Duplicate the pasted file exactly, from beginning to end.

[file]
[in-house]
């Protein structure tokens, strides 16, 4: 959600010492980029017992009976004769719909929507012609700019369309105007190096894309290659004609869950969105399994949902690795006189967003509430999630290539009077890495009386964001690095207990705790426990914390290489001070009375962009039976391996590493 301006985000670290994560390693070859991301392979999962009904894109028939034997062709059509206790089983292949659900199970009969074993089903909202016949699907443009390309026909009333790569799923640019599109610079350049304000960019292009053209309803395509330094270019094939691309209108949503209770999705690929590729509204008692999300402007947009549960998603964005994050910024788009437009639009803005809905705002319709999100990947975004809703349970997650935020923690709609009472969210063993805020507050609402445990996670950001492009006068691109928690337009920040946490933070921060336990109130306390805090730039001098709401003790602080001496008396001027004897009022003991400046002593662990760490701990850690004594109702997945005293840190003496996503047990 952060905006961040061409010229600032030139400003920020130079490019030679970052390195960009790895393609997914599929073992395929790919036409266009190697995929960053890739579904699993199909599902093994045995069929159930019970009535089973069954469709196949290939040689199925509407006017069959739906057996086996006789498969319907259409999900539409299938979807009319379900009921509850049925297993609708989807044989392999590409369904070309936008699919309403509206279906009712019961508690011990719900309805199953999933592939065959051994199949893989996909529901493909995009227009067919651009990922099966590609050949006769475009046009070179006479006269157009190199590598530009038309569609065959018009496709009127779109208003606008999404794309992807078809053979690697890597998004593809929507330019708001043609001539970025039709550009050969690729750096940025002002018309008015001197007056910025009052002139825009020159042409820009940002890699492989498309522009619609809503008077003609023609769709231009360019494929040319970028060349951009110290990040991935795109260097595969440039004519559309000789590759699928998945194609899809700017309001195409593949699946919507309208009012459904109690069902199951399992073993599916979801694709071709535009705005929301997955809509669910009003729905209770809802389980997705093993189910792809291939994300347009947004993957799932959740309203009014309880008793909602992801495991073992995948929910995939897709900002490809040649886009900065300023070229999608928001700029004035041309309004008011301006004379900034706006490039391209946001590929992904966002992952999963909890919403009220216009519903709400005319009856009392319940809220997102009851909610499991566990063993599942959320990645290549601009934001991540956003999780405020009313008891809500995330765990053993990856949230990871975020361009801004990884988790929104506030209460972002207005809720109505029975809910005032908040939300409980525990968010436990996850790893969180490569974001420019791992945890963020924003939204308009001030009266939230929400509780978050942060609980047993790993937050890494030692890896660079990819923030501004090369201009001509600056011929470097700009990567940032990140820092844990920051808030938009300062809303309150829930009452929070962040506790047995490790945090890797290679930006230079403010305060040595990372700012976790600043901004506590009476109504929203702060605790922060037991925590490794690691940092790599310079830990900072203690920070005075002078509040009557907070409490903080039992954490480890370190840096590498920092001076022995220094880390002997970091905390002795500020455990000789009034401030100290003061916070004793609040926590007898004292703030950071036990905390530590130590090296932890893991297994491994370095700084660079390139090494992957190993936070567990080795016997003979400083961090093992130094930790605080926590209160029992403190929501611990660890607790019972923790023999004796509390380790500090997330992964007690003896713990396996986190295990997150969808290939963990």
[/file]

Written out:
[in-house]
């Protein structure tokens, strides 16, 4: 959600010492980029017992009976004769719909929507012609700019369309105007190096894309290659004609869950969105399994949902690795006189967003509430999630290539009077890495009386964001690095207990705790426990914390290489001070009375962009039976391996590493 301006985000670290994560390693070859991301392979999962009904894109028939034997062709059509206790089983292949659900199970009969074993089903909202016949699907443009390309026909009333790569799923640019599109610079350049304000960019292009053209309803395509330094270019094939691309209108949503209770999705690929590729509204008692999300402007947009549960998603964005994050910024788009437009639009803005809905705002319709999100990947975004809703349970997650935020923690709609009472969210063993805020507050609402445990996670950001492009006068691109928690337009920040946490933070921060336990109130306390805090730039001098709401003790602080001496008396001027004897009022003991400046002593662990760490701990850690004594109702997945005293840190003496996503047990 952060905006961040061409010229600032030139400003920020130079490019030679970052390195960009790895393609997914599929073992395929790919036409266009190697995929960053890739579904699993199909599902093994045995069929159930019970009535089973069954469709196949290939040689199925509407006017069959739906057996086996006789498969319907259409999900539409299938979807009319379900009921509850049925297993609708989807044989392999590409369904070309936008699919309403509206279906009712019961508690011990719900309805199953999933592939065959051994199949893989996909529901493909995009227009067919651009990922099966590609050949006769475009046009070179006479006269157009190199590598530009038309569609065959018009496709009127779109208003606008999404794309992807078809053979690697890597998004593809929507330019708001043609001539970025039709550009050969690729750096940025002002018309008015001197007056910025009052002139825009020159042409820009940002890699492989498309522009619609809503008077003609023609769709231009360019494929040319970028060349951009110290990040991935795109260097595969440039004519559309000789590759699928998945194609899809700017309001195409593949699946919507309208009012459904109690069902199951399992073993599916979801694709071709535009705005929301997955809509669910009003729905209770809802389980997705093993189910792809291939994300347009947004993957799932959740309203009014309880008793909602992801495991073992995948929910995939897709900002490809040649886009900065300023070229999608928001700029004035041309309004008011301006004379900034706006490039391209946001590929992904966002992952999963909890919403009220216009519903709400005319009856009392319940809220997102009851909610499991566990063993599942959320990645290549601009934001991540956003999780405020009313008891809500995330765990053993990856949230990871975020361009801004990884988790929104506030209460972002207005809720109505029975809910005032908040939300409980525990968010436990996850790893969180490569974001420019791992945890963020924003939204308009001030009266939230929400509780978050942060609980047993790993937050890494030692890896660079990819923030501004090369201009001509600056011929470097700009990567940032990140820092844990920051808030938009300062809303309150829930009452929070962040506790047995490790945090890797290679930006230079403010305060040595990372700012976790600043901004506590009476109504929203702060605790922060037991925590490794690691940092790599310079830990900072203690920070005075002078509040009557907070409490903080039992954490480890370190840096590498920092001076022995220094880390002997970091905390002795500020455990000789009034401030100290003061916070004793609040926590007898004292703030950071036990905390530590130590090296932890893991297994491994370095700084660079390139090494992957190993936070567990080795016997003979400083961090093992130094930790605080926590209160029992403190929501611990660890607790019972923790023999004796509390380790500090997330992964007690003896713990396996986190295990997150969808290939963990």